What is your name and your current occupation? My name is Mike Blum and I am a director, producer, writer and owner of two boutique production companies, Pipsqueak Films and Blumayan Films. Pipsqueak Films works on animated content of all sorts and Blumayan Films produces live action features.
What are some of the crazier jobs you had before getting into animation? I waited tables while being a ski bum after college. I couldn’t ski more than 5 feet without falling at the start of the season but was cruising black diamonds by the end. Never did learn to wait tables all that well…And when I was in junior high and high school I worked at this crazy nut, candy, coffee store called The Head Nut. Come to think of it, slinging nuts and candy is a lot like turning the crank in production — head down and scoop away!
What are some of your favorite projects you’re proud to have been a part of? My favorite projects are the ones I’ve had the biggest hand in seeing through creatively. So, even though I worked on nearly a dozen features with world class artists and technical people while at Disney Feature Animation, none gave me the same satisfaction as working on my first shorts, Oil & Vinegar and The Zit. And while a lot of my colleagues gave me funny looks when I told them I was leaving Disney to direct a series about a pair of talking testicles, The Adventures of Baxter & McGuire (for Comedy Central), got me nominated for an Emmy and took me to great festivals like Sundance and Annecy. And I worked with the amazing showrunners Michael Weithorn and Nick Bakay. But my favorite project so far is the one I just completed, Samurai! Daycare. It’s a 10 part, Flash animated web series I did for the new YouTube channel, Shut Up! Cartoons. It’s the first property I sold that made it all the way to series and it was great fun to showrun my own creation.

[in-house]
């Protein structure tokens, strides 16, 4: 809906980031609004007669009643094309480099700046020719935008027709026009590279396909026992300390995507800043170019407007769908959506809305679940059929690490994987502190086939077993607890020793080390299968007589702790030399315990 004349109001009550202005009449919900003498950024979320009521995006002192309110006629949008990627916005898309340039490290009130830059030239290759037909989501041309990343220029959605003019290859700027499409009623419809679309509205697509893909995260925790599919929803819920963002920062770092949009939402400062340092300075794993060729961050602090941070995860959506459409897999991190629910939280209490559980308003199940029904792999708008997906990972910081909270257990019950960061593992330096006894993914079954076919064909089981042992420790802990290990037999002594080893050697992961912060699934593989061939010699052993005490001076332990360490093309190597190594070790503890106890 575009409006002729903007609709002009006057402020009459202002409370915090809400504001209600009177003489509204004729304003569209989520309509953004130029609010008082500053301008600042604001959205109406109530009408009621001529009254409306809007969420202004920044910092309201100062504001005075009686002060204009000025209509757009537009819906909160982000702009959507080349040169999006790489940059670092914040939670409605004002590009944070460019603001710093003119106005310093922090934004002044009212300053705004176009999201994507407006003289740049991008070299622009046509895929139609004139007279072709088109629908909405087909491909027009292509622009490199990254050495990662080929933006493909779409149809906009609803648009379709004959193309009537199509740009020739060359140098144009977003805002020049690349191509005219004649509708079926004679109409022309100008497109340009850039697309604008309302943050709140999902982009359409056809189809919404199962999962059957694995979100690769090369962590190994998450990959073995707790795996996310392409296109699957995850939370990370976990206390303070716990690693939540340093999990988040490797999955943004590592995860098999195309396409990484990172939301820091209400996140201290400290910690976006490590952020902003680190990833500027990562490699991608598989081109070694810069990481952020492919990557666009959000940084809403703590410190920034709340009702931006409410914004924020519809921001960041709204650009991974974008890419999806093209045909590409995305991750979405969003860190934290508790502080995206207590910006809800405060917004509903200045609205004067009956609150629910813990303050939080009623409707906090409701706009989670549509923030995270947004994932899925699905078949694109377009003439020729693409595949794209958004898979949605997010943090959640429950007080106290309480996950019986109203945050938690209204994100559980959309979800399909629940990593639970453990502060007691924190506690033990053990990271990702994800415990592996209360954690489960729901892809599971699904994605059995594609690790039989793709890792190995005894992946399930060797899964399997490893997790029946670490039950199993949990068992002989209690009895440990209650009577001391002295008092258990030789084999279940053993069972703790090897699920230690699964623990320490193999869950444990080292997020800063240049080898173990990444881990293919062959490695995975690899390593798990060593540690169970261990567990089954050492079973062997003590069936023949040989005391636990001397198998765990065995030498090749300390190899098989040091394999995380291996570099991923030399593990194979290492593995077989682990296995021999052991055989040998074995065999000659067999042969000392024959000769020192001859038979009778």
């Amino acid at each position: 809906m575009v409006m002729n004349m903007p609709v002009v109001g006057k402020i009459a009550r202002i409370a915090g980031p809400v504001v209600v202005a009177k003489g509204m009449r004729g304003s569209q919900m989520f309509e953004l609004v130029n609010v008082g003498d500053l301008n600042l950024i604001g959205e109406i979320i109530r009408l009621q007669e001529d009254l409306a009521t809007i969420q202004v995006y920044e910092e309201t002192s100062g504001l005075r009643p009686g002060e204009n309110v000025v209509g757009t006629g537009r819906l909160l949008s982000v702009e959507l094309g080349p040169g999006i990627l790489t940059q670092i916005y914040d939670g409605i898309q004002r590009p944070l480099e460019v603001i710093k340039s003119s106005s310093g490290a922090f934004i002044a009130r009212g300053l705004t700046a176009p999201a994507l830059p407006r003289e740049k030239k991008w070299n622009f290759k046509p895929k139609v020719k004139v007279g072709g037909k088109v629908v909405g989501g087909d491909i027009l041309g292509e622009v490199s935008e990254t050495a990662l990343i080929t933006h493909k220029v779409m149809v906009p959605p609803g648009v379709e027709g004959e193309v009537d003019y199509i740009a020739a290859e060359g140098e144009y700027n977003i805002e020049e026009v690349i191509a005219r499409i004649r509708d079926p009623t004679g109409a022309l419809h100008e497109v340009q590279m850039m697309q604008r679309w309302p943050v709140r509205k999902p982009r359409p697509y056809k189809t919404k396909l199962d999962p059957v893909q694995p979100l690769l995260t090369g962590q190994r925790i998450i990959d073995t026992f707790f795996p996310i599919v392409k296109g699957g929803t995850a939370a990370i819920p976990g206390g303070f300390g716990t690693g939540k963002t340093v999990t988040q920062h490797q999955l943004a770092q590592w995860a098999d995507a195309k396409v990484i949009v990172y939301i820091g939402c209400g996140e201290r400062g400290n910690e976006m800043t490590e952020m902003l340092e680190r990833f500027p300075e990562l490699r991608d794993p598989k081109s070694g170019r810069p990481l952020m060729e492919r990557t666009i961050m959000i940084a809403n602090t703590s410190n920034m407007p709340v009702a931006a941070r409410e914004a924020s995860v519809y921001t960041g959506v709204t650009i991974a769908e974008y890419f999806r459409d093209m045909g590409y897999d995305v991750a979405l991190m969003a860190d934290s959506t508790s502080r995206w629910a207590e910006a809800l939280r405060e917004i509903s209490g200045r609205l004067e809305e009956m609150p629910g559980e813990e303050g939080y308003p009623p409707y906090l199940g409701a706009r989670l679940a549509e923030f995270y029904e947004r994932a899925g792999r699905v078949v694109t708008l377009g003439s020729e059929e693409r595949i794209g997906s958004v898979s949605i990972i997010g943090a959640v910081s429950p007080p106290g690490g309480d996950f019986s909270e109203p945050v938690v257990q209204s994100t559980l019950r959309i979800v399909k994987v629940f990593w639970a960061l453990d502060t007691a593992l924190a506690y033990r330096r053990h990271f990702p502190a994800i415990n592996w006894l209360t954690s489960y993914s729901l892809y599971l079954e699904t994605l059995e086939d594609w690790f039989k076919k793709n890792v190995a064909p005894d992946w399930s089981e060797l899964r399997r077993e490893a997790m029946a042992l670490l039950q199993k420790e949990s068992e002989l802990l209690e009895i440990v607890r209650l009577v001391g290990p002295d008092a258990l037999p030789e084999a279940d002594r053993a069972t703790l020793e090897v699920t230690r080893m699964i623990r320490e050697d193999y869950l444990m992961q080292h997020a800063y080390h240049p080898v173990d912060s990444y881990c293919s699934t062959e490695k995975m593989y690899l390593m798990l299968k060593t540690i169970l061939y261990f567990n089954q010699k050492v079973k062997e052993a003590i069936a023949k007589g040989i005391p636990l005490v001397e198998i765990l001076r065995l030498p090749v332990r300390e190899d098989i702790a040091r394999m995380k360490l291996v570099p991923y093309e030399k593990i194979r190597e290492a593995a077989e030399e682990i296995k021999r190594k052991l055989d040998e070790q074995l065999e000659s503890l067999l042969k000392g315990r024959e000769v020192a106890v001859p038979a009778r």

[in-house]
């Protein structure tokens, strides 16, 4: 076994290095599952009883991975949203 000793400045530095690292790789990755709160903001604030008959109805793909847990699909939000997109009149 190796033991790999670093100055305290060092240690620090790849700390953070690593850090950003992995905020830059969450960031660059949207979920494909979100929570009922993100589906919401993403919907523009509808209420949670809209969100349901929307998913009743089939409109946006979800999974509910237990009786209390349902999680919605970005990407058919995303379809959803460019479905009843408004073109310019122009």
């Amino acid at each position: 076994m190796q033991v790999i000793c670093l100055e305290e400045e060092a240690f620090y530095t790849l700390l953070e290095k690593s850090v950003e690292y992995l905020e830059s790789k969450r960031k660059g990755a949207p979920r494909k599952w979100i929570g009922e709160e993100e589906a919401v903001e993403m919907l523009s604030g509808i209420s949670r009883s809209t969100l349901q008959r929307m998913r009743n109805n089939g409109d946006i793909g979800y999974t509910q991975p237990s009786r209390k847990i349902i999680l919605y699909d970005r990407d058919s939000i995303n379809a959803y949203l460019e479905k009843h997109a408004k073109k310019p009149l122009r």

How did you become interested in animation? Where are you from and how did you get into the animation business? I’ll answer these 2 questions together…. I was a huge fan of Bugs Bunny growing up. I know, I know I have such unusual tastes. But I really never had any classic artistic skills and grew up so far removed from “the industry” in the Philadelphia ‘burbs, it never occurred to me in at least a conscious way that it could be a career. I did, however, Continue…
What is your name and your current occupation?
Dan Fraga. I’m the director of The Ricky Gervais Show.
What are some of the crazier jobs you had before getting into animation? There have been a few. Comicbook artist, Storyboard artist, Set Designer, Visual Effects Supervisor, Second unit director. Burger King.
What are some of your favorite projects you’re proud to have been a part of? One of my favorites was being part of the launch of Image comics in 1992. Designing the sets for the Victoria’s Secret Fashion Show 2008 was a hoot as you might imagine. I’m really proud of the work my crew and I did for The Ricky Gervais Show Season 3.